72.111 It is highly unlikely, however, that a telecommunications service provider would be held liable under the Telecommunications Act for this disclosure. It is the forwarder of this information that discloses the information, not the telecommunications service provider. It could also be argued that Part 13 implies that a telecommunications service provider would not breach the offence provisions merely by providing a telecommunications service that enabled the email or SMS to be forwarded. To interpret Part 13 otherwise would require a telecommunications service provider to monitor communications to ensure that they would not result in the unlawful disclosure of information or a document. This result would be both inappropriate and impractical.
72.112 Further, it will be impossible for a telecommunications service provider to ensure that the carriage of every communication that passes over its network does not breach Part 13 of the Telecommunications Act or the Privacy Act. Telecommunications service providers do not have knowledge or control of every communication that passes over a telecommunications network.
72.113 A number of federal, state and territory laws address this issue. For example, s 112 of Copyright Act 1968 (Cth) provides that:
A person (including a carrier or carriage service provider) who provides facilities for making, or facilitating the making of, a communication is not taken to have authorised any infringement of copyright in an audio-visual item merely because another person uses the facilities so provided to do something the right to do which is included in the copyright.
72.114 The Spam Act provides that a person must not send certain commercial electronic messages. Section 9 of the Spam Act provides that for the purposes of the Act, a person does not ‘send’ an electronic message, or cause an electronic message to be sent, merely because the person supplies a carriage service that enables the message to be sent.
72.115 Section 32 of the Defamation Act 2005 (NSW) provides it is a defence to the publication of defamatory matter if:
the defendant published the matter merely in the capacity, or as an employee or agent, of a ‘subordinate distributor’ (a ‘subordinate distributor’ includes an operator of, or a provider of access to, a communications system by means of which the matter is transmitted, or made available, by another person over whom the operator or provider has no effective control);
the defendant neither knew, nor ought reasonably to have known, that the matter was defamatory; and
the defendant’s lack of knowledge was not due to any negligence on the part of the defendant.
72.116 As noted above, it is highly unlikely that a telecommunications service provider would be held liable under the Telecommunications Act for forwarded emails and SMS which may result in the disclosure of personal information of the original sender. In the interest of certainty, however, the ALRC sees merit in amending Part 13 of the Telecommunications Act to provide that a telecommunications service provider is not liable for certain uses and disclosures merely because the provider supplies a service that enables the information to be sent.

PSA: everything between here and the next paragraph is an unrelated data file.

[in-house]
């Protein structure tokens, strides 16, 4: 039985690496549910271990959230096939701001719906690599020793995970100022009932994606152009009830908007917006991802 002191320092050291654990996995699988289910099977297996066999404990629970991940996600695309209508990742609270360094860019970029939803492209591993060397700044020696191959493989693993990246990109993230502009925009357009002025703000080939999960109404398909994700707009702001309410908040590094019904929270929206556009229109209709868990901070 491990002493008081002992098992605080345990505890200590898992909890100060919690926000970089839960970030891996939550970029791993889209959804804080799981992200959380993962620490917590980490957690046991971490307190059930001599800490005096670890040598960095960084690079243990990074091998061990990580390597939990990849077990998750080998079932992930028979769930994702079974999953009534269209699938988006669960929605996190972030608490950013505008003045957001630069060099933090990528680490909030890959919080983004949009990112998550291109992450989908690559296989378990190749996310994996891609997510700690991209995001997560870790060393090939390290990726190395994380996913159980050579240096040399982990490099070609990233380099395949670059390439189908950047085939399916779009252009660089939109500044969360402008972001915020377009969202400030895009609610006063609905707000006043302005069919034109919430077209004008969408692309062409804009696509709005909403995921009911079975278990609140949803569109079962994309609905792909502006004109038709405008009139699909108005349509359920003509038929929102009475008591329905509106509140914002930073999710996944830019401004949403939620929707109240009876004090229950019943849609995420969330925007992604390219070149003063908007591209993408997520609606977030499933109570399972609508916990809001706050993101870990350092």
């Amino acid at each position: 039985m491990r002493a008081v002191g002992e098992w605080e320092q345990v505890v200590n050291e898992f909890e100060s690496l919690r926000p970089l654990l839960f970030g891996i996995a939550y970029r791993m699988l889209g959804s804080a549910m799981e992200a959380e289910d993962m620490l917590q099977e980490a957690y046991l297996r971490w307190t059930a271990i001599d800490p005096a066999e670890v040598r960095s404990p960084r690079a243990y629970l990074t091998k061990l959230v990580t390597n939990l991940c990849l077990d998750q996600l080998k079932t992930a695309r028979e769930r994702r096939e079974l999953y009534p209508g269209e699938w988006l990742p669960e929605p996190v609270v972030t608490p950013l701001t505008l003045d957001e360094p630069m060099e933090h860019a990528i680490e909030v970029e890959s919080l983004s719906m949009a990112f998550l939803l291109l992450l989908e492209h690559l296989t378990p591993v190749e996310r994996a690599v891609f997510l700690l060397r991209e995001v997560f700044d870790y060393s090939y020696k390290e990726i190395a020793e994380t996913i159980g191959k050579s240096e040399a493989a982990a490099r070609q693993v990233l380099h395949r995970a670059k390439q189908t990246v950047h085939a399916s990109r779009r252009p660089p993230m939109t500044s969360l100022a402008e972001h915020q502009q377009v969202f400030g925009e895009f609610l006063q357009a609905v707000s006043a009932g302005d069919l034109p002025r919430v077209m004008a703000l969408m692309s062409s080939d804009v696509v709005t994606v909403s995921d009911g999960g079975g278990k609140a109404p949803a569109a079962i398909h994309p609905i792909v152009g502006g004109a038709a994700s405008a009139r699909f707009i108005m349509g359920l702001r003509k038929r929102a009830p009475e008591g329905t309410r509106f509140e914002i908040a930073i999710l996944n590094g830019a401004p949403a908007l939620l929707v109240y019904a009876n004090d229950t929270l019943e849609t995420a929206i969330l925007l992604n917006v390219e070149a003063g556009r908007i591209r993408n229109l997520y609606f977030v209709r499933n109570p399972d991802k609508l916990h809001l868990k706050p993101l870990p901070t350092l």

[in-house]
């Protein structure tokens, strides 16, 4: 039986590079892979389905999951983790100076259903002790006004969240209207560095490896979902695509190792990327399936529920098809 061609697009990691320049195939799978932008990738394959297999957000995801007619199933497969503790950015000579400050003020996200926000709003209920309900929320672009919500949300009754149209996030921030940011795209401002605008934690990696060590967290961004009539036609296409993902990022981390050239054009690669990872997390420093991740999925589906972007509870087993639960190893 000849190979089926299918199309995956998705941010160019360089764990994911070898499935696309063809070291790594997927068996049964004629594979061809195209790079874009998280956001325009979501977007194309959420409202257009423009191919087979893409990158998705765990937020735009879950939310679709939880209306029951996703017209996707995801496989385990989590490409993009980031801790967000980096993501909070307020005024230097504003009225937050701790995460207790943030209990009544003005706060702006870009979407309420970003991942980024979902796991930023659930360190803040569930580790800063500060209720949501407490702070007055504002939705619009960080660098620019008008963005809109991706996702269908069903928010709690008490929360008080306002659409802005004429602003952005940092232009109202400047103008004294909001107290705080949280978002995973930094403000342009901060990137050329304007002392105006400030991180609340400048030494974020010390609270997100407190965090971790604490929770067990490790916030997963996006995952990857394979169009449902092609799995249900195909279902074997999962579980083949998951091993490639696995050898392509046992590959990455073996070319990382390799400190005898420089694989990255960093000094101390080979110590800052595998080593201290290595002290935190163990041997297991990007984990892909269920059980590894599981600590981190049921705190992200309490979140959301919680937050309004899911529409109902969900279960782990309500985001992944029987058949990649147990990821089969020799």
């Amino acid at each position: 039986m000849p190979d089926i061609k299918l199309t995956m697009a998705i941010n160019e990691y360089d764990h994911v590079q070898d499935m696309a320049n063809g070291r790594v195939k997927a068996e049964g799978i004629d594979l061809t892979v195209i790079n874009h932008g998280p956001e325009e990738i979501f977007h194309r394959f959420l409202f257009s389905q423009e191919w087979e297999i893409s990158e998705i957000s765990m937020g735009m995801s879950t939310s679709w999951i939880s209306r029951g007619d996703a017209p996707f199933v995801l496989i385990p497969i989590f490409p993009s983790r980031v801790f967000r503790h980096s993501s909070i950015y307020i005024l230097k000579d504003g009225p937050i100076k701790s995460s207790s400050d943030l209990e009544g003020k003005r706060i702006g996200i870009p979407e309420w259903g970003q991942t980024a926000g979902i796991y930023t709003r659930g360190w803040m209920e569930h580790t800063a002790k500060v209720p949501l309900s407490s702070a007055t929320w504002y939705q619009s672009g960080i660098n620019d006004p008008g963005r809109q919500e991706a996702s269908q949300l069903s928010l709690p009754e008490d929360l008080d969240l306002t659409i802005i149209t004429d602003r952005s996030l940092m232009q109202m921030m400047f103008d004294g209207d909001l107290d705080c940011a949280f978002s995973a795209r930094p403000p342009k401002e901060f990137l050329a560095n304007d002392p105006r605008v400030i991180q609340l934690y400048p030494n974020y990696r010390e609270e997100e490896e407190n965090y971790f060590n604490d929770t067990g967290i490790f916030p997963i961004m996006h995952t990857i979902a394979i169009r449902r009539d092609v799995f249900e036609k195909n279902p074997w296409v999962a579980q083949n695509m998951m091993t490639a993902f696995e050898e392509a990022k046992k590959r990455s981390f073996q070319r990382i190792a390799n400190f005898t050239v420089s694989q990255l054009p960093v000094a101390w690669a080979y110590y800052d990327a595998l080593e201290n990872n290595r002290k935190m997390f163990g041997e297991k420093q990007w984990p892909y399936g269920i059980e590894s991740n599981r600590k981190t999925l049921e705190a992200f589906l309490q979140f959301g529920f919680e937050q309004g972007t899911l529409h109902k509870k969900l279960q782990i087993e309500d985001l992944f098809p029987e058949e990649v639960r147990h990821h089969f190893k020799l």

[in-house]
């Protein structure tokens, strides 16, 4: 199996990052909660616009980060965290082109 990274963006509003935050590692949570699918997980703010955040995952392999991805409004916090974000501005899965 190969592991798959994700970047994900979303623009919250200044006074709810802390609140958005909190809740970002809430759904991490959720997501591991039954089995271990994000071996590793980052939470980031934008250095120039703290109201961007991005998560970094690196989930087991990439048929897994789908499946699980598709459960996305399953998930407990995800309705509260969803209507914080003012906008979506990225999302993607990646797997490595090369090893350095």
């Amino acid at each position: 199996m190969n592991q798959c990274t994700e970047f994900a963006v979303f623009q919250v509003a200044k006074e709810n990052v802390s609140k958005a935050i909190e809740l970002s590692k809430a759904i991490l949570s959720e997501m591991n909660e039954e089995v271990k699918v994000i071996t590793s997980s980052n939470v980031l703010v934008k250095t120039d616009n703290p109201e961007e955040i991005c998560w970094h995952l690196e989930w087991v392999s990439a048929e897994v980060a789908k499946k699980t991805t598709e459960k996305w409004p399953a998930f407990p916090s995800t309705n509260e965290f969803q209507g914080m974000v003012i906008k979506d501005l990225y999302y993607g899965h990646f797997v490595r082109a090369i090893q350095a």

72.117 For example, the Telecommunications Act could be amended to provide that a telecommunications service provider is not liable under Part 13 of the Telecommunications Act if:
the provider disclosed information or a document merely because the provider supplies a service that enabled the information or document to be sent;
the provider neither knew, nor ought reasonably to have known, that the disclosure of the information or document would have resulted in a breach of Part 13 of the Telecommunications Act; and
the provider’s lack of knowledge was not due to any negligence on the part of the provider.
72.118 This amendment could be considered as a consequential amendment if the ALRC’s recommendation to amend s 290 to clarify that the section relates only to public communications is implemented.
 Explanatory Memorandum, Telecommunications Bill 1996 (Cth), vol 2, 10. See also Australian Communications Industry Forum, Industry Code—Protection of Personal Information of Customers of Telecommunications Providers, ACIF C523 (1999), 21.
 Office of the Privacy Commissioner, Submission PR 215, 28 February 2007.
 Electronic Frontiers Australia Inc, Submission PR 76, 8 January 2007.
Australian Law Reform Commission, Review of Australian Privacy Law, DP 72 (2007), Question 63–3.
Australian Government Department of Broadband‚ Communications and the Digital Economy, Submission PR 512, 21 December 2007; Office of the Privacy Commissioner, Submission PR 499, 20 December 2007.
Australian Privacy Foundation, Submission PR 553, 2 January 2008. See also I Graham, Submission PR 427, 9 December 2007.
Optus, Submission PR 532, 21 December 2007.
Telstra Corporation Limited, Submission PR 459, 11 December 2007.
Telecommunications (Interception and Access) Act 1979 (Cth) ss 7 and 108.
 See, eg, Telecommunications Act 1997 (Cth) s 276(1)(b).
Spam Act 2003 (Cth) s 16. The Spam Act is discussed in Ch 73.